“Boost for energy storage market as mandatory requirements introduced in Puerto Rico, driving 1.5 GW of energy storage installations with renewable power plants in 2017”, says IHS Solar Research Manager, Sam Wilkinson.
- Energy Storage will be required for utility-scale solar PV systems to meet recently confirmed minimum technical requirements in Puerto Rico
- The addition of an energy storage system to a utility-scale PV plant will increase the upfront system cost by approximately 15%.
- These projects in Puerto Rico will help demonstrate the benefits of energy storage in renewable power plants, helping to drive the global market to grow by over 90% per year to reach 1.5 GW of energy storage installed with renewables in 2017
To meet the minimum technical requirements introduced by PREPA, renewable developers will have to deploy an energy storage system (ESS) with utility-scale renewable systems. IHS projects that the addition of an ESS will increase the upfront cost of the PV system by 15%. As a result, PREPA will now need to renegotiate power purchase agreement (PPA) agreements previously agreed with renewable developers, which will further delay the adoption of PV in Puerto Rico. Developers are in the course of identifying how attractive the opportunity in Puerto Rico remains, and whether the addition of an ESS can be financially justified. IHS forecasts that installations will commence in late 2014 once appropriate amendments have been made to PPAs, providing that PV developers can source financing.
The benefits of installing an energy storage system at a renewable power plant to overcome many of the challenges of integrating intermittent renewables into the electricity mix are beginning to be recognised by utilities and grid-operators. Consequently, IHS predicts that similar interconnection requirements to those announced in Puerto Rico will be introduced in other regions where growing levels of renewable penetration. IHS also predicts that even in regions where storage is not required to meet requirements, developers will be able to negotiate ‘premium’ PPA rates with utilities for PV plants with storage attached, as they are able to guarantee a more stable and predictable output to the grid. IHS calculates that at current storage pricing if a developer is able to increase the PPA received for a PV plant by $0.02/kWh, the payback time on the cost of the storage could be as short as 10 years (whilst most PPAs typically have terms of 20-25 years).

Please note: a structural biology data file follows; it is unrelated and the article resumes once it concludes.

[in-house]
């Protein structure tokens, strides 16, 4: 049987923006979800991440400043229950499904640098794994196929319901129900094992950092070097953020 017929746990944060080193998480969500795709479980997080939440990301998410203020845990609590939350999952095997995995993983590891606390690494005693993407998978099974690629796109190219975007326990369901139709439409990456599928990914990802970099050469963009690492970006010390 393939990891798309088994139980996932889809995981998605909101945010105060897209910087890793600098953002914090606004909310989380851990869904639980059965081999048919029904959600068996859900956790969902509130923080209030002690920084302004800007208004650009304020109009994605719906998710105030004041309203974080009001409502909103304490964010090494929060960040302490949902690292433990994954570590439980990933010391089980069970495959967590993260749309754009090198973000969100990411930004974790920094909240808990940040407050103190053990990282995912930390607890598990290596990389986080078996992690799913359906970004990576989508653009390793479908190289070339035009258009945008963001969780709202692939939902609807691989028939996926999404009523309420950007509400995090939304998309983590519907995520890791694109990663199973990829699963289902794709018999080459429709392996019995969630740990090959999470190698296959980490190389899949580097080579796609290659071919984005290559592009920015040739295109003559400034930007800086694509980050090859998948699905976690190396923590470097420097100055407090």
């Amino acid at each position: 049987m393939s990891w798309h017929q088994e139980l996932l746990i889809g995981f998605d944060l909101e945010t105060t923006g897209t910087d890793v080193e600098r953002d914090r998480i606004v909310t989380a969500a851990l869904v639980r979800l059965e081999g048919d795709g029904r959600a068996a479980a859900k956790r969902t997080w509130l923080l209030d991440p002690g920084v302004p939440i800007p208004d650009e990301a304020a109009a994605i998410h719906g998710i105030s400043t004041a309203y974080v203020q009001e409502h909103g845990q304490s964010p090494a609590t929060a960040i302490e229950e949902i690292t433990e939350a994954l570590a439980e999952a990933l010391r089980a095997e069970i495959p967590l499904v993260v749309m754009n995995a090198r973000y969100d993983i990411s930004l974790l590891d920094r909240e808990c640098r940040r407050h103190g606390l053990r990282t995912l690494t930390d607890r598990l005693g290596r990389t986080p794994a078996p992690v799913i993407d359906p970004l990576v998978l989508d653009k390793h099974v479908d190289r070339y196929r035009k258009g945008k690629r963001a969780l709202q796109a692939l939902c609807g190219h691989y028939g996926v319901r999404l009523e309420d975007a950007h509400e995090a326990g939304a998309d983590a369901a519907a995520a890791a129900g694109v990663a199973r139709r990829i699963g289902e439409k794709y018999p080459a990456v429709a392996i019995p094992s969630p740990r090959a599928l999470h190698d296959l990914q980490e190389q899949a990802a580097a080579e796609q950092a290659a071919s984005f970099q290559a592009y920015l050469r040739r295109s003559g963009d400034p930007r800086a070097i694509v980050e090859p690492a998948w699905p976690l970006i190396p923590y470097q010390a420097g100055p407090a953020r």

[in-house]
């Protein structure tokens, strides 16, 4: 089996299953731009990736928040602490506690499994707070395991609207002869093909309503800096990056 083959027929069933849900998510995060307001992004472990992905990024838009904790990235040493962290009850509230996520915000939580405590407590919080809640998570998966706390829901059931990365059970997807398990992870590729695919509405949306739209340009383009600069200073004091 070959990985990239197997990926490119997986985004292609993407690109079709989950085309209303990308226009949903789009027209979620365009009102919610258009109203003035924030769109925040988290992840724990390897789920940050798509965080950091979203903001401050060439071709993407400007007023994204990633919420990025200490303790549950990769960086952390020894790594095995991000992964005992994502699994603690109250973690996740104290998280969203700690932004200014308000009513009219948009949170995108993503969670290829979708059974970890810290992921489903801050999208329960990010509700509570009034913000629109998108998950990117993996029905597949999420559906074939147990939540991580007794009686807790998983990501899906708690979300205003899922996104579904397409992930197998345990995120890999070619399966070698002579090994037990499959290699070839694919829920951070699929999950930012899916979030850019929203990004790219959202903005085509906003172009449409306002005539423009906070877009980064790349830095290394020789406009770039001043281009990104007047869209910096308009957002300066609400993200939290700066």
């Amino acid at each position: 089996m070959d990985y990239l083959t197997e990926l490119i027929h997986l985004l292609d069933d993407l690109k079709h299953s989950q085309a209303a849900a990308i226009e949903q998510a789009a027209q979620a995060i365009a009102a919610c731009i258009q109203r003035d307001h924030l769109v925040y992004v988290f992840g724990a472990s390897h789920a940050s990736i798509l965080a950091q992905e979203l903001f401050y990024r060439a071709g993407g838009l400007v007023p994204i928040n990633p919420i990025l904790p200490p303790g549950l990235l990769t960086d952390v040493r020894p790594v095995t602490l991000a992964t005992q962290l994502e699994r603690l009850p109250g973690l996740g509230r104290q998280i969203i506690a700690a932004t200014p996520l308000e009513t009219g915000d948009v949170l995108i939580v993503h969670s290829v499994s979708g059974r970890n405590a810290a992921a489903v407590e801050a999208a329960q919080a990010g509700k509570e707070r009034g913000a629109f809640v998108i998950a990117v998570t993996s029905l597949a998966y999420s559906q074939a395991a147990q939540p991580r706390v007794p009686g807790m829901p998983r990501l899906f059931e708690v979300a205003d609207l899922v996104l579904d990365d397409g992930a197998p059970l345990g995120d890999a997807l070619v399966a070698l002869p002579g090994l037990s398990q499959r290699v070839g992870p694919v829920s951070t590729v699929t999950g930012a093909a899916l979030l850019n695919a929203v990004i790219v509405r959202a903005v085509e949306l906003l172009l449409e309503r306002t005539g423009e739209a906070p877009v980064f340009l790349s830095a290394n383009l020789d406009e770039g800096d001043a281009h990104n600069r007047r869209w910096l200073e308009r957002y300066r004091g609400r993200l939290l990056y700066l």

IHS forecasts that the deployment of energy storage co-located with renewables in the near-term will be driven by regulations such as those introduced in Puerto Rico and by test and pilot installations, resulting in 150 MW being installed in these applications in 2014, compared to almost nothing in 2013. However, in the long-term, as levels of renewable penetration continue to increase, the cost of storage falls, and the benefits of storage in utility-scale renewables is proven, this will help drive the market to reach 1.5 GW in 2017.
Whilst there are a number of energy storage technologies that can be deployed in these applications, IHS projects that Li-Ion will dominate over the next 10 years, due to its capability to provide power intensive functions that are required to meet these interconnection requirements. Deployment of Li-Ion based ESS will be also be encouraged by a projected average annual cost reduction of 11% until 2017.
The local utility in Puerto Rico, the Puerto Rico Electric Power Authority (PREPA), released the highly anticipated minimum technical requirements (MTRs) compliance details to renewable developers with signed PPA agreements.
Puerto Rico has an aggressive renewable portfolio standard target of 1.6 GW of renewable installations by 2017. The MTRs have been introduced to reduce instabilities in the weak island grid due to the intermittency of the connected renewable energy systems i.e. PV and Wind.
A co-located energy storage system (ESS) can quickly charge and discharge to compensate for fluctuations in PV output, and smooth the energy that is injected into the electricity grid. This is beneficial in regions with weak electricity grids and high levels of PV penetration, to maintain grid stability.